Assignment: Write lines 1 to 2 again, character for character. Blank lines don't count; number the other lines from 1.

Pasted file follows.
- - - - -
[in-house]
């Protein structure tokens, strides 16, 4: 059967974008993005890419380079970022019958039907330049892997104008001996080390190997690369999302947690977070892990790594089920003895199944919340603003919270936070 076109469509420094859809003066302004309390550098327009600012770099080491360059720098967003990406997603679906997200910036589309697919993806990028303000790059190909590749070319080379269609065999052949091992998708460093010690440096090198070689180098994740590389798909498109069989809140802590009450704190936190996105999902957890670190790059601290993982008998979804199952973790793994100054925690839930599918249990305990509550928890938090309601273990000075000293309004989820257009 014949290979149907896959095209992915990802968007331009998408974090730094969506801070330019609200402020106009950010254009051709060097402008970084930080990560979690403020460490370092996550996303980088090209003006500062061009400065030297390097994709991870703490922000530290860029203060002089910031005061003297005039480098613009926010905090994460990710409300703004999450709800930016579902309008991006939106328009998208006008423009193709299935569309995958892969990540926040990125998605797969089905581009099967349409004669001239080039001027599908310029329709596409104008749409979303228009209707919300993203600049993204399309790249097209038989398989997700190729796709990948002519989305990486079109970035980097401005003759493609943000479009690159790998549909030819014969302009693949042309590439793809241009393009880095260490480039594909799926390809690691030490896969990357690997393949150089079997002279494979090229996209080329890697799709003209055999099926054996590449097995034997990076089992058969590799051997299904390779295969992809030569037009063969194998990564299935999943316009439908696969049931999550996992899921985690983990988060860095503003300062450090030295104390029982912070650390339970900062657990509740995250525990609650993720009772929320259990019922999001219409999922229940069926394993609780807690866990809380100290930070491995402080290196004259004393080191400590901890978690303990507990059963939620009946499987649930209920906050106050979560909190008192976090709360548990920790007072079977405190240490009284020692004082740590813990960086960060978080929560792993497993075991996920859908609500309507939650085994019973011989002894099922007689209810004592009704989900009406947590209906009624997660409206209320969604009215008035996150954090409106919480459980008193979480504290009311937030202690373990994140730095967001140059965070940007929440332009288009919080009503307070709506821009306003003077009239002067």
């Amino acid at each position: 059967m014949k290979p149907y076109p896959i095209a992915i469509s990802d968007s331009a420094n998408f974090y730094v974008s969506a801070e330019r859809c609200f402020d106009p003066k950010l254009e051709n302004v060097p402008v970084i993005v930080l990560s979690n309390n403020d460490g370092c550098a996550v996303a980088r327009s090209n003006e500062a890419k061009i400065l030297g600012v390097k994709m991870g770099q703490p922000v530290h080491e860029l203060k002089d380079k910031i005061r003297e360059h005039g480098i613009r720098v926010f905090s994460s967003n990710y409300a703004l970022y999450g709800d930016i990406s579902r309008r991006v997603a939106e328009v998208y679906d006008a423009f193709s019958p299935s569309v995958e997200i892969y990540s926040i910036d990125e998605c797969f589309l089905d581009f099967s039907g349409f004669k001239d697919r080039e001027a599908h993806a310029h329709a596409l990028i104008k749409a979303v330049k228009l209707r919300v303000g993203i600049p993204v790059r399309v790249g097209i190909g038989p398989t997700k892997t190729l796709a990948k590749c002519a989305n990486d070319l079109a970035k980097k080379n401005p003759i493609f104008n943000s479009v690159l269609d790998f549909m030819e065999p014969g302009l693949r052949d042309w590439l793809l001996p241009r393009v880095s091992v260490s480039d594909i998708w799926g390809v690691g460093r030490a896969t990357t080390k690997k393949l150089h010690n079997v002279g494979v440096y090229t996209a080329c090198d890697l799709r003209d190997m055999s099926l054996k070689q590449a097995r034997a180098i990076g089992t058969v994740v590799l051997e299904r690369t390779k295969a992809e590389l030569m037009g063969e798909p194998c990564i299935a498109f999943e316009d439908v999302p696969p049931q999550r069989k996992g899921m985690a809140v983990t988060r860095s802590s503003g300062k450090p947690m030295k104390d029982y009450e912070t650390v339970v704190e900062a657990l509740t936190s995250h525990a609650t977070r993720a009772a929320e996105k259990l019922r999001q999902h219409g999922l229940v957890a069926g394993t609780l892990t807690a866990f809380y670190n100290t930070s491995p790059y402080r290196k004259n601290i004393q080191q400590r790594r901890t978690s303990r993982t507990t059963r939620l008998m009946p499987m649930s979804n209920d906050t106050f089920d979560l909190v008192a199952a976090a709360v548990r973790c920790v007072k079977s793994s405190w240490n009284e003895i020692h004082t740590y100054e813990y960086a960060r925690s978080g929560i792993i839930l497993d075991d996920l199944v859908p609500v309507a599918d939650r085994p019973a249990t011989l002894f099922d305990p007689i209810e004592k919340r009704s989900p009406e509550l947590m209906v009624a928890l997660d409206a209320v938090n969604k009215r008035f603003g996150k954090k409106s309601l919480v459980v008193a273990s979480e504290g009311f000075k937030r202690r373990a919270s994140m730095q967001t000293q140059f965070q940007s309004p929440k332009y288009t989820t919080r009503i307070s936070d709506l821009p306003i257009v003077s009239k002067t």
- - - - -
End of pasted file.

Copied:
[in-house]
């Protein structure tokens, strides 16, 4: 059967974008993005890419380079970022019958039907330049892997104008001996080390190997690369999302947690977070892990790594089920003895199944919340603003919270936070 076109469509420094859809003066302004309390550098327009600012770099080491360059720098967003990406997603679906997200910036589309697919993806990028303000790059190909590749070319080379269609065999052949091992998708460093010690440096090198070689180098994740590389798909498109069989809140802590009450704190936190996105999902957890670190790059601290993982008998979804199952973790793994100054925690839930599918249990305990509550928890938090309601273990000075000293309004989820257009 014949290979149907896959095209992915990802968007331009998408974090730094969506801070330019609200402020106009950010254009051709060097402008970084930080990560979690403020460490370092996550996303980088090209003006500062061009400065030297390097994709991870703490922000530290860029203060002089910031005061003297005039480098613009926010905090994460990710409300703004999450709800930016579902309008991006939106328009998208006008423009193709299935569309995958892969990540926040990125998605797969089905581009099967349409004669001239080039001027599908310029329709596409104008749409979303228009209707919300993203600049993204399309790249097209038989398989997700190729796709990948002519989305990486079109970035980097401005003759493609943000479009690159790998549909030819014969302009693949042309590439793809241009393009880095260490480039594909799926390809690691030490896969990357690997393949150089079997002279494979090229996209080329890697799709003209055999099926054996590449097995034997990076089992058969590799051997299904390779295969992809030569037009063969194998990564299935999943316009439908696969049931999550996992899921985690983990988060860095503003300062450090030295104390029982912070650390339970900062657990509740995250525990609650993720009772929320259990019922999001219409999922229940069926394993609780807690866990809380100290930070491995402080290196004259004393080191400590901890978690303990507990059963939620009946499987649930209920906050106050979560909190008192976090709360548990920790007072079977405190240490009284020692004082740590813990960086960060978080929560792993497993075991996920859908609500309507939650085994019973011989002894099922007689209810004592009704989900009406947590209906009624997660409206209320969604009215008035996150954090409106919480459980008193979480504290009311937030202690373990994140730095967001140059965070940007929440332009288009919080009503307070709506821009306003003077009239002067």